There is very seldom one reason for a small business failure.
With franchising, the complexity and lack of control results in a fundamentally higher level of business risk (see WikidFranchise.org section, The Marriage of Franchising).
After having read hundreds of news articles, talked and interviewed nearly as many franchisees, you come to appreciate that a single franchise failure has certain similar elements but very many very common issues.
A new franchisee’s cash position is quickly weakened by hidden profit “bleeds” (high margins on supply, leases, equipment, leaseholds and tied/forced buying, contracting, etc.) that were not expected or budgeted for.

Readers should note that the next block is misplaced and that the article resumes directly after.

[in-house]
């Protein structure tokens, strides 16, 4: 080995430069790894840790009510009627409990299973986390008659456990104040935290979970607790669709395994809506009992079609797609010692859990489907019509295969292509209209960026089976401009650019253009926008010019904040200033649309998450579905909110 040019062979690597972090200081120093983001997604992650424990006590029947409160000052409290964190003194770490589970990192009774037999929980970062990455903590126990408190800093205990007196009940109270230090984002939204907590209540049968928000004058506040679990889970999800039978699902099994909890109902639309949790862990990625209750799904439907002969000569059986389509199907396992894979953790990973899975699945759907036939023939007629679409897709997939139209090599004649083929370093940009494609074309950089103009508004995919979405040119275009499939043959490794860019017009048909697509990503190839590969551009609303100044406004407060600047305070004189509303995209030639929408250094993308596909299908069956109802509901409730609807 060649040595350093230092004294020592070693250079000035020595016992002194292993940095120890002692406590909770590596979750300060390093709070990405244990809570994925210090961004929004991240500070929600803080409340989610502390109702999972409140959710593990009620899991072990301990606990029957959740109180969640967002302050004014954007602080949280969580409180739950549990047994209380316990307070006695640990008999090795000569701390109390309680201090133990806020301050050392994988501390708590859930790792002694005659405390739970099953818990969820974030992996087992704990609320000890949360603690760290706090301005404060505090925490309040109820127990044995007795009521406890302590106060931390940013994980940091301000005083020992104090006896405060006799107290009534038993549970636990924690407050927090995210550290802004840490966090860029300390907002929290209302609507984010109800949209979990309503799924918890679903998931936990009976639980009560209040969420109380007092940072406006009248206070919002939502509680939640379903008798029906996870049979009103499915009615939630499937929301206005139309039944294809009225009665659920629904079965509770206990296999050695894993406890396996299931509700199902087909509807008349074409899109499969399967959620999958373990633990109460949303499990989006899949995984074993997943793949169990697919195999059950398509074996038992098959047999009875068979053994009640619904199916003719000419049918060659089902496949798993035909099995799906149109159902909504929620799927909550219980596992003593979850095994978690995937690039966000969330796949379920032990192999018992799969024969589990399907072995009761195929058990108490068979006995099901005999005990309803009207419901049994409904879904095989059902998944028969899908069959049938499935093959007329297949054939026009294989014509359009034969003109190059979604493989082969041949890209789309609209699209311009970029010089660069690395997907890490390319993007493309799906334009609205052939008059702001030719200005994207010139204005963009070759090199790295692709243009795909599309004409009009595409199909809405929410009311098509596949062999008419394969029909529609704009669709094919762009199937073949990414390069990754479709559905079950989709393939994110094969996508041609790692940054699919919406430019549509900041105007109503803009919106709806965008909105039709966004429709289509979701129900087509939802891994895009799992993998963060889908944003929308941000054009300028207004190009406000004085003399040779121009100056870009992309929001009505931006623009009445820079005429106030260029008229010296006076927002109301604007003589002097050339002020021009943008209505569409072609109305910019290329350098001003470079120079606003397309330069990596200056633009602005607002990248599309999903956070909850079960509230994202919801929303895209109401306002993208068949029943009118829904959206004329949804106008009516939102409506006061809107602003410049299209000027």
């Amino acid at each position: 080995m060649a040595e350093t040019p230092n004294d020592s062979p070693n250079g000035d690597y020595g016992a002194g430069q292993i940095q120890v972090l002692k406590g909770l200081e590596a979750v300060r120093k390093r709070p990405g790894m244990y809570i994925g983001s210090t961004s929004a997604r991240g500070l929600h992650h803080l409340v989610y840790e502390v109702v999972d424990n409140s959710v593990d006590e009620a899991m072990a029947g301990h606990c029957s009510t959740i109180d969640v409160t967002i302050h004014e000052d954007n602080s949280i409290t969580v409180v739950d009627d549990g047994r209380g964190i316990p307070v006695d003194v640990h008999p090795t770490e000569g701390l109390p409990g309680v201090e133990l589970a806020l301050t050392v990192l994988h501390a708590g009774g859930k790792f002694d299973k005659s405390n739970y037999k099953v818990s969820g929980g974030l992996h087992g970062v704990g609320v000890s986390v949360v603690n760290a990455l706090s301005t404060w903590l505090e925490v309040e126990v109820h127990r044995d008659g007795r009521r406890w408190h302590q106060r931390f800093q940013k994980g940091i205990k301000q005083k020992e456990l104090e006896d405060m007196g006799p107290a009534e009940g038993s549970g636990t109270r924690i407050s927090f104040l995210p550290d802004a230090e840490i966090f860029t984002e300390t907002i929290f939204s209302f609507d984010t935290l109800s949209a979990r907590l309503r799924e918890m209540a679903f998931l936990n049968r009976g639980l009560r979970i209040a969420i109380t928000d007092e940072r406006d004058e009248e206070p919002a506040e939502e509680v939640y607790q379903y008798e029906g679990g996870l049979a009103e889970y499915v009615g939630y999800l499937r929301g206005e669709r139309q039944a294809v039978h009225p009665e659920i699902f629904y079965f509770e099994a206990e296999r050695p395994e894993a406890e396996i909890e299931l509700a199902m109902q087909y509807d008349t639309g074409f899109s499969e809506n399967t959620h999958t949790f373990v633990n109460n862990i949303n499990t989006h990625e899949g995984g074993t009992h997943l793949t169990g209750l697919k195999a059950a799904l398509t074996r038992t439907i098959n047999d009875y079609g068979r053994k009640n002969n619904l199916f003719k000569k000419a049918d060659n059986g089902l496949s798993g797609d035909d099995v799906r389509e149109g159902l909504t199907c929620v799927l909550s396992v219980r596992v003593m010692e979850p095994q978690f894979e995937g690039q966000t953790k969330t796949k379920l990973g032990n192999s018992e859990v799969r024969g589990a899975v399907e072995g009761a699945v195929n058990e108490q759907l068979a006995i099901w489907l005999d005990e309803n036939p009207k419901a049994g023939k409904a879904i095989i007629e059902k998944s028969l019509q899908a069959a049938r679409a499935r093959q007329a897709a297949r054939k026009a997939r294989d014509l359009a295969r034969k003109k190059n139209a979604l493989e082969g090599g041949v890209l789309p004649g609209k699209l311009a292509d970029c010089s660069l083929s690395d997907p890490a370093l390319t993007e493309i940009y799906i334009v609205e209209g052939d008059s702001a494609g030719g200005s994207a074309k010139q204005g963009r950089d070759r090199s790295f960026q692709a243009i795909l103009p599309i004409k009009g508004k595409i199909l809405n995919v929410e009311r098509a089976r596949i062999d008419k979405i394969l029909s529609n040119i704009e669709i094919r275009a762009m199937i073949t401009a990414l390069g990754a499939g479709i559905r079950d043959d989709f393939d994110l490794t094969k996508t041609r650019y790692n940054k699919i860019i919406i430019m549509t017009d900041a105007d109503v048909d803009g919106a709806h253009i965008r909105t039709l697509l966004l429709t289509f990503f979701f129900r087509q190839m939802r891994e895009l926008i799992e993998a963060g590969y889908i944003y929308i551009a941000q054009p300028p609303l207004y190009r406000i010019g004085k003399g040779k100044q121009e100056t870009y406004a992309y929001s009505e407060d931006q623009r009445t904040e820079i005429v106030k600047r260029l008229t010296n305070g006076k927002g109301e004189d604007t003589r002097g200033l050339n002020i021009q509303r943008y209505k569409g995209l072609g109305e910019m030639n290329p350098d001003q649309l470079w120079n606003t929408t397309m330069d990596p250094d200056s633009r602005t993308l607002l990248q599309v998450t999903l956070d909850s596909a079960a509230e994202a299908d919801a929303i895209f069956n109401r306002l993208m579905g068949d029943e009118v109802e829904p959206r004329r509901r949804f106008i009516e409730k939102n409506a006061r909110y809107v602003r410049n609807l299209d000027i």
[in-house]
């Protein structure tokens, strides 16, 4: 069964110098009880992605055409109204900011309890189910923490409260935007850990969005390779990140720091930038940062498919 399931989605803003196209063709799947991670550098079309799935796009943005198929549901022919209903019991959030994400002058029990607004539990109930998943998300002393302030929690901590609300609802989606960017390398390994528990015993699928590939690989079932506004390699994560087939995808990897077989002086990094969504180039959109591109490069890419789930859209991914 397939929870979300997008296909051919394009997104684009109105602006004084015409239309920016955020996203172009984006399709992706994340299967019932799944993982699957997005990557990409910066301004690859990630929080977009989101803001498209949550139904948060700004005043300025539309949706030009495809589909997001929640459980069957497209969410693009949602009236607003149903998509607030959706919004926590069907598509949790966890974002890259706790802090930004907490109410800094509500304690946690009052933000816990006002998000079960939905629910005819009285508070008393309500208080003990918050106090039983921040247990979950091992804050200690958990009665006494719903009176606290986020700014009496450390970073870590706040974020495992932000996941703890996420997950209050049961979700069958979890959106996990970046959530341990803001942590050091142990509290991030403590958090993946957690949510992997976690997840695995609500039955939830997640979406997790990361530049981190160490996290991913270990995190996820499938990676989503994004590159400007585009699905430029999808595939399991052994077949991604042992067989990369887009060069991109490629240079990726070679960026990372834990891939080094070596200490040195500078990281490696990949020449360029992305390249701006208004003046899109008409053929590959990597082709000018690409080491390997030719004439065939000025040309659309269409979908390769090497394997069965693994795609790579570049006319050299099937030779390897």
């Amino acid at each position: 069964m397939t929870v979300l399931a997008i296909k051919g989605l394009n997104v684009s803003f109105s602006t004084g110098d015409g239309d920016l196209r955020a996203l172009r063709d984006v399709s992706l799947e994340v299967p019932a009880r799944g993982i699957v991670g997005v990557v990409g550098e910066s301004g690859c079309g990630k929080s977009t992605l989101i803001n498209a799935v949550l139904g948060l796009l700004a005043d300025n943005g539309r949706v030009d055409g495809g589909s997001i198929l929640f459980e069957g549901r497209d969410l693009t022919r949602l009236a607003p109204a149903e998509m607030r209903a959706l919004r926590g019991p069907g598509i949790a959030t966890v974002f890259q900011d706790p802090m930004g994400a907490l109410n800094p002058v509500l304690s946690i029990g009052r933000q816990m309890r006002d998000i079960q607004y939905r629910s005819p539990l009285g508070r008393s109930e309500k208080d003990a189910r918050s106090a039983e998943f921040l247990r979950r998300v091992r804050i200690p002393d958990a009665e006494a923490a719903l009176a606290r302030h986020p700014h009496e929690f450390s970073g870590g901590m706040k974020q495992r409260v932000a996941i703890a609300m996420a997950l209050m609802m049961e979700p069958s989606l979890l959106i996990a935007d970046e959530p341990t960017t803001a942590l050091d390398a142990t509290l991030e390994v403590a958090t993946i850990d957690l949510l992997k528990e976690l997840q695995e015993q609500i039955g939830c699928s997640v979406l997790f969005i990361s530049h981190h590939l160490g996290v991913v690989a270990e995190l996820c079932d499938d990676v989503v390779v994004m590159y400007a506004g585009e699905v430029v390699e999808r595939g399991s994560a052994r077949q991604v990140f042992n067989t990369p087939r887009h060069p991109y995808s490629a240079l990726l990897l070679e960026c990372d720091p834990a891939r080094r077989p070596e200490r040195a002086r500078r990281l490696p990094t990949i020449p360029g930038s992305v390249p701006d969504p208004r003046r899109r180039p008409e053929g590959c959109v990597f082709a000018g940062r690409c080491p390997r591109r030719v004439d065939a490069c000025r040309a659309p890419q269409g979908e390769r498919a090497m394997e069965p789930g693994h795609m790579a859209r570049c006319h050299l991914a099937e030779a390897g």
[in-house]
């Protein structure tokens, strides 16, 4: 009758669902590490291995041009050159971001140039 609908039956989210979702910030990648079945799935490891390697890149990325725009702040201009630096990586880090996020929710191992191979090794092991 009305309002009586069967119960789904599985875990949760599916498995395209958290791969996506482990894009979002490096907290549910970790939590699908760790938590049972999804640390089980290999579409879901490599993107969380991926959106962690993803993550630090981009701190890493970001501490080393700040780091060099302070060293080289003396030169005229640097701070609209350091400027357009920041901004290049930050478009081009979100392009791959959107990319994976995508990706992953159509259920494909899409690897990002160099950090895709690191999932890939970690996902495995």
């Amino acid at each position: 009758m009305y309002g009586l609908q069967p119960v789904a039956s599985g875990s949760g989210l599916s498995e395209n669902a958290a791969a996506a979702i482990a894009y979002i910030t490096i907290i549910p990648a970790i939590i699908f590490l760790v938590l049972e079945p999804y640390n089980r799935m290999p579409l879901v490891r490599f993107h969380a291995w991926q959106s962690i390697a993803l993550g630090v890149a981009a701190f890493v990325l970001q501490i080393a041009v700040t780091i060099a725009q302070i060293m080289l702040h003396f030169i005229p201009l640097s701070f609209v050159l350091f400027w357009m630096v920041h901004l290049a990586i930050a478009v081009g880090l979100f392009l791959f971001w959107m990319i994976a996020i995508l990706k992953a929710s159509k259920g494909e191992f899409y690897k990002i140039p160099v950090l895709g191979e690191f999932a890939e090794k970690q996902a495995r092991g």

Sales don’t show up nearly as quickly or inexpensively as was planned on.
Reserves quickly dwindle, leaving the organism of your franchise vulnerable to a “fatal” adverse business incident. This culminating incident might be what you see as your franchisor’s bright idea, such as Tim Hortons’ frozen food centralized commissary decision. The extra 3 or 4% on COGS is too much for some marginal stores: Most simply slip away, largely unnoticed.
Some decide to fight with a $2-billion lawsuit against a Canadian “blue chip” system.
- The latest cut (which has asymmetrical payoffs: ee v. or) is simply the straw that broke the camel’s back.
The franchisors’ means for extracting wealth from franchisees (acting opportunistically: self-interest with deceit) are so many that many smart investors have concluded that business franchising is unsafe at any brand.